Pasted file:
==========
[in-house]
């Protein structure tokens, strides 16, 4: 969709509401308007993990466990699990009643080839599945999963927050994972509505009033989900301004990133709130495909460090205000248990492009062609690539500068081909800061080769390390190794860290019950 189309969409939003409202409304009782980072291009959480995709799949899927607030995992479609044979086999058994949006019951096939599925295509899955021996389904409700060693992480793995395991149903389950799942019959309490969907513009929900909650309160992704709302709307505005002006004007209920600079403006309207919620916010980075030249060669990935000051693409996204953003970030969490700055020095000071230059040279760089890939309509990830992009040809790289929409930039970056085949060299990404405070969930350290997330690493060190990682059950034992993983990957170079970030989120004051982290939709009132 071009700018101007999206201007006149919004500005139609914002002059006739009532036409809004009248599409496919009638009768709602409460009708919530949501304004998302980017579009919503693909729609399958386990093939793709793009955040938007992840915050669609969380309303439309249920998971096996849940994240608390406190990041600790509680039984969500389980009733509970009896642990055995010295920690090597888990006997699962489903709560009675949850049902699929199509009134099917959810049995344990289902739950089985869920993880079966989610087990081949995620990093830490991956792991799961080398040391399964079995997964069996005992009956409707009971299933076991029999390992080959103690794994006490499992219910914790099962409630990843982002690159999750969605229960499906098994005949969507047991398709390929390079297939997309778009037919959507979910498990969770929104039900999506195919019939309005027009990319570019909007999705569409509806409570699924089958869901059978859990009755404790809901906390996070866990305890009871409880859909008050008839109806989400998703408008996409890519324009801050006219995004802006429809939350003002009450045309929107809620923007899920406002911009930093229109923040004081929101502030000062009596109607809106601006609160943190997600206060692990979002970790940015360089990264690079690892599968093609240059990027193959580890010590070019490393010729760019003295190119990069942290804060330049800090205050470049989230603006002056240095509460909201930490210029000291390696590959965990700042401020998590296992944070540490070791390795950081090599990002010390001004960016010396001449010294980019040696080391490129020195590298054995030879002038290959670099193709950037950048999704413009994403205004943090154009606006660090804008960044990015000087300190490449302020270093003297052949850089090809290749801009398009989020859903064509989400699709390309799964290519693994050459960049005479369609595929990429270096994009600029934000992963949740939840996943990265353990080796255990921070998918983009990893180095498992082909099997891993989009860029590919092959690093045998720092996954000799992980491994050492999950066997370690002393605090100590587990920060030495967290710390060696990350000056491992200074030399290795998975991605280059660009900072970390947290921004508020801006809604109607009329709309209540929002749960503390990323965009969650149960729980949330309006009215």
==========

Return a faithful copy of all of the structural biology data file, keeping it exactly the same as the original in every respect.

[in-house]
């Protein structure tokens, strides 16, 4: 969709509401308007993990466990699990009643080839599945999963927050994972509505009033989900301004990133709130495909460090205000248990492009062609690539500068081909800061080769390390190794860290019950 189309969409939003409202409304009782980072291009959480995709799949899927607030995992479609044979086999058994949006019951096939599925295509899955021996389904409700060693992480793995395991149903389950799942019959309490969907513009929900909650309160992704709302709307505005002006004007209920600079403006309207919620916010980075030249060669990935000051693409996204953003970030969490700055020095000071230059040279760089890939309509990830992009040809790289929409930039970056085949060299990404405070969930350290997330690493060190990682059950034992993983990957170079970030989120004051982290939709009132 071009700018101007999206201007006149919004500005139609914002002059006739009532036409809004009248599409496919009638009768709602409460009708919530949501304004998302980017579009919503693909729609399958386990093939793709793009955040938007992840915050669609969380309303439309249920998971096996849940994240608390406190990041600790509680039984969500389980009733509970009896642990055995010295920690090597888990006997699962489903709560009675949850049902699929199509009134099917959810049995344990289902739950089985869920993880079966989610087990081949995620990093830490991956792991799961080398040391399964079995997964069996005992009956409707009971299933076991029999390992080959103690794994006490499992219910914790099962409630990843982002690159999750969605229960499906098994005949969507047991398709390929390079297939997309778009037919959507979910498990969770929104039900999506195919019939309005027009990319570019909007999705569409509806409570699924089958869901059978859990009755404790809901906390996070866990305890009871409880859909008050008839109806989400998703408008996409890519324009801050006219995004802006429809939350003002009450045309929107809620923007899920406002911009930093229109923040004081929101502030000062009596109607809106601006609160943190997600206060692990979002970790940015360089990264690079690892599968093609240059990027193959580890010590070019490393010729760019003295190119990069942290804060330049800090205050470049989230603006002056240095509460909201930490210029000291390696590959965990700042401020998590296992944070540490070791390795950081090599990002010390001004960016010396001449010294980019040696080391490129020195590298054995030879002038290959670099193709950037950048999704413009994403205004943090154009606006660090804008960044990015000087300190490449302020270093003297052949850089090809290749801009398009989020859903064509989400699709390309799964290519693994050459960049005479369609595929990429270096994009600029934000992963949740939840996943990265353990080796255990921070998918983009990893180095498992082909099997891993989009860029590919092959690093045998720092996954000799992980491994050492999950066997370690002393605090100590587990920060030495967290710390060696990350000056491992200074030399290795998975991605280059660009900072970390947290921004508020801006809604109607009329709309209540929002749960503390990323965009969650149960729980949330309006009215």